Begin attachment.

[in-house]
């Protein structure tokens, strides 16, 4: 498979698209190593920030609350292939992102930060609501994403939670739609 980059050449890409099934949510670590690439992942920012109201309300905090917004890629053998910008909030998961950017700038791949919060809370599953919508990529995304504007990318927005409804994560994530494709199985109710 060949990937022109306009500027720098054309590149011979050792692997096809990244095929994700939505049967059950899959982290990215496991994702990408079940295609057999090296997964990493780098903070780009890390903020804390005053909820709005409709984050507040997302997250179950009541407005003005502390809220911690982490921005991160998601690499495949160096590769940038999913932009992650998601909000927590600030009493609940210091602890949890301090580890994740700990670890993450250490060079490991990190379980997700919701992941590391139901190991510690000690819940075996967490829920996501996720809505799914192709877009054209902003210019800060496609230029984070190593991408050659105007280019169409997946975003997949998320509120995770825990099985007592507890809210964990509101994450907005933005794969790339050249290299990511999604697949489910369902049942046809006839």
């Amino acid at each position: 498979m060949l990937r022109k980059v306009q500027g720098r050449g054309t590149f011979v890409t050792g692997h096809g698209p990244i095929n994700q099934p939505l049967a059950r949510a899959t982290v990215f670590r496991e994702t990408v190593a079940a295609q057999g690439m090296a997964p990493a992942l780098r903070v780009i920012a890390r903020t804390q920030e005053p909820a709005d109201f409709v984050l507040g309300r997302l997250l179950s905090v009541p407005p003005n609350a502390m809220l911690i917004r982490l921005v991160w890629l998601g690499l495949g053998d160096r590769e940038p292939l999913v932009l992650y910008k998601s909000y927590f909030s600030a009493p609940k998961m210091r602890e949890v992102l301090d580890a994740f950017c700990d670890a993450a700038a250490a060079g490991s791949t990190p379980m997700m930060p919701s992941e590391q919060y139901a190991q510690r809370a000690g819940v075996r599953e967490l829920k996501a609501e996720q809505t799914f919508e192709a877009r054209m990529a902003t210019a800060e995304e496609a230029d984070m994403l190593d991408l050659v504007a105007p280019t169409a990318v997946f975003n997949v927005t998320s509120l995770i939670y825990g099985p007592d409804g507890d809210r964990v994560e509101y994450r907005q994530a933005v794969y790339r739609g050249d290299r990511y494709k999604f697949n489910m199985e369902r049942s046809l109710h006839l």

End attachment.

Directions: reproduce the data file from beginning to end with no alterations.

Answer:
[in-house]
């Protein structure tokens, strides 16, 4: 498979698209190593920030609350292939992102930060609501994403939670739609 980059050449890409099934949510670590690439992942920012109201309300905090917004890629053998910008909030998961950017700038791949919060809370599953919508990529995304504007990318927005409804994560994530494709199985109710 060949990937022109306009500027720098054309590149011979050792692997096809990244095929994700939505049967059950899959982290990215496991994702990408079940295609057999090296997964990493780098903070780009890390903020804390005053909820709005409709984050507040997302997250179950009541407005003005502390809220911690982490921005991160998601690499495949160096590769940038999913932009992650998601909000927590600030009493609940210091602890949890301090580890994740700990670890993450250490060079490991990190379980997700919701992941590391139901190991510690000690819940075996967490829920996501996720809505799914192709877009054209902003210019800060496609230029984070190593991408050659105007280019169409997946975003997949998320509120995770825990099985007592507890809210964990509101994450907005933005794969790339050249290299990511999604697949489910369902049942046809006839």
């Amino acid at each position: 498979m060949l990937r022109k980059v306009q500027g720098r050449g054309t590149f011979v890409t050792g692997h096809g698209p990244i095929n994700q099934p939505l049967a059950r949510a899959t982290v990215f670590r496991e994702t990408v190593a079940a295609q057999g690439m090296a997964p990493a992942l780098r903070v780009i920012a890390r903020t804390q920030e005053p909820a709005d109201f409709v984050l507040g309300r997302l997250l179950s905090v009541p407005p003005n609350a502390m809220l911690i917004r982490l921005v991160w890629l998601g690499l495949g053998d160096r590769e940038p292939l999913v932009l992650y910008k998601s909000y927590f909030s600030a009493p609940k998961m210091r602890e949890v992102l301090d580890a994740f950017c700990d670890a993450a700038a250490a060079g490991s791949t990190p379980m997700m930060p919701s992941e590391q919060y139901a190991q510690r809370a000690g819940v075996r599953e967490l829920k996501a609501e996720q809505t799914f919508e192709a877009r054209m990529a902003t210019a800060e995304e496609a230029d984070m994403l190593d991408l050659v504007a105007p280019t169409a990318v997946f975003n997949v927005t998320s509120l995770i939670y825990g099985p007592d409804g507890d809210r964990v994560e509101y994450r907005q994530a933005v794969y790339r739609g050249d290299r990511y494709k999604f697949n489910m199985e369902r049942s046809l109710h006839l």